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DiPasquale v. DiPasquale

Court of Appeals of Arizona, First Division

September 7, 2017

JOSEPH ANTHONY DIPASQUALE, Petitioner/Appellee,
v.
HELEN VIRGINIA DIPASQUALE, Respondent/Appellant.

         Appeal from the Superior Court in Maricopa County No. DR2000-012781 The Honorable Katherine M. Cooper, Judge

          Ayers & Brown, P.C., Phoenix By Harvey S. Brown, Joshua M. Conway Counsel for Petitioner/Appellee

          The Cavanagh Law Firm, P.A., Phoenix By Philip C. Gerard, Helen R. Davis, Karen C. Stafford Counsel for Respondent/Appellant

          Judge James P. Beene delivered the opinion of the Court, in which Presiding Judge Samuel A. Thumma and Judge Lawrence F. Winthrop joined.

          OPINION

          BEENE, Judge.

         ¶1 Helen DiPasquale ("Helen") appeals the superior court's denial of her motion for leave to join Susan Levendowski ("Susan") as a party in Helen's motion to enforce a judgment against her former husband, Joseph DiPasquale ("Joseph"). Helen contends the superior court erred by failing to properly consider Arizona Revised Statutes ("A.R.S.") section 25-215 (2017)[1] and this court's holding in Flexmaster Aluminum Awning Co. Inc. v. Hirschberg, 173 Ariz. 83 (App. 1992). For the following reasons, we vacate and remand.

         FACTS AND PROCEDURAL HISTORY

         ¶2 Helen and Joseph were married for 38 years before they obtained a decree dissolving their marriage in 2001. Contemporaneous with their consent decree, the parties entered into a property settlement agreement whereby Joseph agreed to pay Helen $2, 600 per month in spousal maintenance until her death or remarriage.[2] Soon after the dissolution, Joseph stopped making spousal maintenance payments. In February 2006, Joseph married Susan.

         ¶3 In September 2006, Helen petitioned to enforce spousal maintenance and arrearages. In March 2007, the parties agreed to another property settlement agreement that resulted in a judgment in favor of Helen and against Joseph for $122, 200 plus interest at 10% per year, and the cessation of ongoing spousal maintenance payments. Additionally, Joseph agreed to pay Helen $200 per month against the spousal maintenance arrearage, provide her with copies of his annual tax returns, and maintain a life insurance policy with a face value of $250, 000 for Helen's irrevocable benefit.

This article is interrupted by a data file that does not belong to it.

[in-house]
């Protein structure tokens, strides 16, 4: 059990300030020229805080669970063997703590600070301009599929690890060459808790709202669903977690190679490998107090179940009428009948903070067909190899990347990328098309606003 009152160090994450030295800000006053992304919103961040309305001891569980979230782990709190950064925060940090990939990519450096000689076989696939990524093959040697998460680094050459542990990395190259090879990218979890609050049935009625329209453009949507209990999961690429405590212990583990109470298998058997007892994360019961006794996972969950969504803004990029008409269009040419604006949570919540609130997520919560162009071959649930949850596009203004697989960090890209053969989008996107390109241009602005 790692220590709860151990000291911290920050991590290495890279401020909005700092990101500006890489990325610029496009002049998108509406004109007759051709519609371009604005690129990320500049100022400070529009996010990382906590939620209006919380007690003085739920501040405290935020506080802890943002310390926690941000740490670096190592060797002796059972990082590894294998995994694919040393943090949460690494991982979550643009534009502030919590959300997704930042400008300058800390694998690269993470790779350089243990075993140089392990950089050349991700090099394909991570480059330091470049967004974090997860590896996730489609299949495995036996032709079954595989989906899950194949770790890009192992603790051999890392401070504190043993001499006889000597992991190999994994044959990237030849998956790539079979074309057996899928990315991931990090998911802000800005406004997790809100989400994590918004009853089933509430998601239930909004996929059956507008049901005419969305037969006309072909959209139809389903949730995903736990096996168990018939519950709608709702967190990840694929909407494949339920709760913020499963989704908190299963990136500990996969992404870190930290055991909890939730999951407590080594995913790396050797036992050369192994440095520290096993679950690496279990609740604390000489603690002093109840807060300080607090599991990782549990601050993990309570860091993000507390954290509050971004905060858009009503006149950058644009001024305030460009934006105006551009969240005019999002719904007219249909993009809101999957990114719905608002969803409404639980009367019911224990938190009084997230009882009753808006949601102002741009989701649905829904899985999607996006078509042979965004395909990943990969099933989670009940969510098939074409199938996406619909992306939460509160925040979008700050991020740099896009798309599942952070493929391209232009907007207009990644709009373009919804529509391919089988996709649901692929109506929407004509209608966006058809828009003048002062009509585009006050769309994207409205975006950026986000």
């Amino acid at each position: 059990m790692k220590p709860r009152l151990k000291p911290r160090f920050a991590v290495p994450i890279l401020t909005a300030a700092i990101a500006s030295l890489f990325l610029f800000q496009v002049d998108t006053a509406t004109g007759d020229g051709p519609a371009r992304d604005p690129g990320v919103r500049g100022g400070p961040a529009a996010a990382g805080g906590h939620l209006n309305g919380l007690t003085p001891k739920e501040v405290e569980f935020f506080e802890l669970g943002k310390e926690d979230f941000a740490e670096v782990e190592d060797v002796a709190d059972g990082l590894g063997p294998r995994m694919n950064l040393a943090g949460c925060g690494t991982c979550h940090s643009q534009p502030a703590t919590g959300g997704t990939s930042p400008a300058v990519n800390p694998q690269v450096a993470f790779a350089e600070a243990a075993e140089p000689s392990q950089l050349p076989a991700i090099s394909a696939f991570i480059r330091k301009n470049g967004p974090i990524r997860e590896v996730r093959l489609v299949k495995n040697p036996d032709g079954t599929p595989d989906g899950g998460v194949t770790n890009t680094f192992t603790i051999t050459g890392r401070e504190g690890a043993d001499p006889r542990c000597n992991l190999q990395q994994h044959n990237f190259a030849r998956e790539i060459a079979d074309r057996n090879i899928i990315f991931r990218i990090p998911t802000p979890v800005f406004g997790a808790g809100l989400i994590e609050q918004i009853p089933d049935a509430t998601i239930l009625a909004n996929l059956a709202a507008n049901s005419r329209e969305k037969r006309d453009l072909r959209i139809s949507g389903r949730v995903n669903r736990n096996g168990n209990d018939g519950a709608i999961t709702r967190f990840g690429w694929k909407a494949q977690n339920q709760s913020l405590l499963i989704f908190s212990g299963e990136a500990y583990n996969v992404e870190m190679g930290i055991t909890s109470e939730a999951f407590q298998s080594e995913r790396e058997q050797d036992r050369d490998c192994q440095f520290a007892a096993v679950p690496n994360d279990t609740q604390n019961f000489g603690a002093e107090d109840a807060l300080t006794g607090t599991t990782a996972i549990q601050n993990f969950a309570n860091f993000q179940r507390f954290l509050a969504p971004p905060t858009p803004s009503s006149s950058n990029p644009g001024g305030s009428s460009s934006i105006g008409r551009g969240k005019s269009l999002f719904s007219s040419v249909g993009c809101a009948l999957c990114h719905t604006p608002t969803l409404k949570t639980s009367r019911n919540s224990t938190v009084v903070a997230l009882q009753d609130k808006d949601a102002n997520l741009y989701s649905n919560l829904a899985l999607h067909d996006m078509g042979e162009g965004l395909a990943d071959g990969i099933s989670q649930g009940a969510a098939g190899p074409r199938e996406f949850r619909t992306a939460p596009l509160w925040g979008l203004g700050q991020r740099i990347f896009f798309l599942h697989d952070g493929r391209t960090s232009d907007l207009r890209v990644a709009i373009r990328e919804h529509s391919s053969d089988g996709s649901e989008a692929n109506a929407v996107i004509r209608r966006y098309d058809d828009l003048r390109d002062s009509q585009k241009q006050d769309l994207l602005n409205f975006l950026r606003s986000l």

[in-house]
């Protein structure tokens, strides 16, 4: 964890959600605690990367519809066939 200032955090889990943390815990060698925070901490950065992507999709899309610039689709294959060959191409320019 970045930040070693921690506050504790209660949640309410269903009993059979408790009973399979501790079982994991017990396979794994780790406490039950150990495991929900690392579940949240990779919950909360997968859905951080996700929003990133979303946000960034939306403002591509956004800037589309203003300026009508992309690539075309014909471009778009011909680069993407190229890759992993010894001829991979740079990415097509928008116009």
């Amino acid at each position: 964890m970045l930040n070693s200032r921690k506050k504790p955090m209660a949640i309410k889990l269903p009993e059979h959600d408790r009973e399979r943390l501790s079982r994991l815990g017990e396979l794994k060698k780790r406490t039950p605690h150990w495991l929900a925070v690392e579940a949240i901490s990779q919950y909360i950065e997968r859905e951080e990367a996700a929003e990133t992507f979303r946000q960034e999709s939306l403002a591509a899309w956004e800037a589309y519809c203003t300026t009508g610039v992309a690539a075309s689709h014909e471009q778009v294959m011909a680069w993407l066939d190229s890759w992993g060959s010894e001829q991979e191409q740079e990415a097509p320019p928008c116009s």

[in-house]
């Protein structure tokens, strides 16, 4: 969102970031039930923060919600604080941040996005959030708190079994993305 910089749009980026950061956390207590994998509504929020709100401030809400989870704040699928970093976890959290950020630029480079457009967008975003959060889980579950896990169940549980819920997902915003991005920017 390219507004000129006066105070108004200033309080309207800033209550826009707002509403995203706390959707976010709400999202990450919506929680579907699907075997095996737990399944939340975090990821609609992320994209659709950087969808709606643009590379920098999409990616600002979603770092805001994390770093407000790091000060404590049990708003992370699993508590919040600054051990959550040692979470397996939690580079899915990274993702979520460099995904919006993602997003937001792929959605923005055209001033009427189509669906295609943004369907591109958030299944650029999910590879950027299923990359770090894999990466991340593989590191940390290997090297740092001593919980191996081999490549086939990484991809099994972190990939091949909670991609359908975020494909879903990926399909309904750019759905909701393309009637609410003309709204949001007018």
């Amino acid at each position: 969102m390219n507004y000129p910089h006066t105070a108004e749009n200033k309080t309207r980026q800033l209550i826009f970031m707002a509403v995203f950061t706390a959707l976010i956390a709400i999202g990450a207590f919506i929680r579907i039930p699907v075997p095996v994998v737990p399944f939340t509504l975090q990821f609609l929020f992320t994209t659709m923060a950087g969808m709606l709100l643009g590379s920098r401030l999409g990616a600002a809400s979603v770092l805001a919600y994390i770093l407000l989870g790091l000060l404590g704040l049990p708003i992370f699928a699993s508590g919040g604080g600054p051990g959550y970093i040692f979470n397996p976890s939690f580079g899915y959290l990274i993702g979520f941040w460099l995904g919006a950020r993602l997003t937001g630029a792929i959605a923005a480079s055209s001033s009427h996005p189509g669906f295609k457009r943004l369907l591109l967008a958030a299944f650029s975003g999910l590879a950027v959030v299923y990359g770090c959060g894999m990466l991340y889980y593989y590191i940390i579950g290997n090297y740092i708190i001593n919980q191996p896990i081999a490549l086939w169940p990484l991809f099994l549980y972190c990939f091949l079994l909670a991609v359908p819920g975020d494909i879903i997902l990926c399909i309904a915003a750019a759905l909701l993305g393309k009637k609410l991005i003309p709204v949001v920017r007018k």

¶4 Although Joseph largely made the arrearage payments, he allowed the life insurance policy to lapse and failed to provide Helen his annual tax returns. In October 2015, Helen filed a petition to enforce all previous property settlement agreements and sought entry of judgment, equitable relief, and an award of attorneys' fees. See Ariz. R. Fam. Law P. ("Rule") 91. Helen also moved for leave to file a third-party petition pursuant to Rule 33 and A.R.S. § 25-215(B), asking that Susan be joined in order for the superior court to make a finding determining Joseph's contribution to the community property.

         ¶5 Following a hearing, the superior court granted Helen much of her requested relief, but denied her motion to file a third-party petition to join Susan as a party. The court found that determining Joseph's contribution to the community was not an issue for the family court, and that it was premature to join Susan until Helen sought to actually collect against Joseph and Susan's community property. Helen timely appealed. We have jurisdiction pursuant to A.R.S. § 12-2101(A)(2).

         DISCUSSION

         ¶6 Helen argues the superior court erred in concluding it could not join Susan pursuant to Rule 33 in order to establish Joseph's contribution to the community property and liability of the community under A.R.S. § 25-215(B). We review questions involving the application and interpretation of court rules de novo. Duckstein v. Wolf, 230 Ariz. 227, 231, ¶ 8 (App. 2012).

         ¶7 Rule 33(A) states "[a] party to a family law case may file a statutory claim . . . against a third party arising out of or related to the subject matter of the action by the filing of . . . [a] third party petition[.]" Rule 33(C) states that "the court may join additional parties necessary for the exercise of its authority." (Emphasis added.) Read together, these rules grant the superior court discretion to permit joinder of third parties by third party petition. See Crum v. Maricopa Cnty.,190 Ariz. 512, 515 (App. 1997) (noting "may" is permissive, not mandatory); se ...


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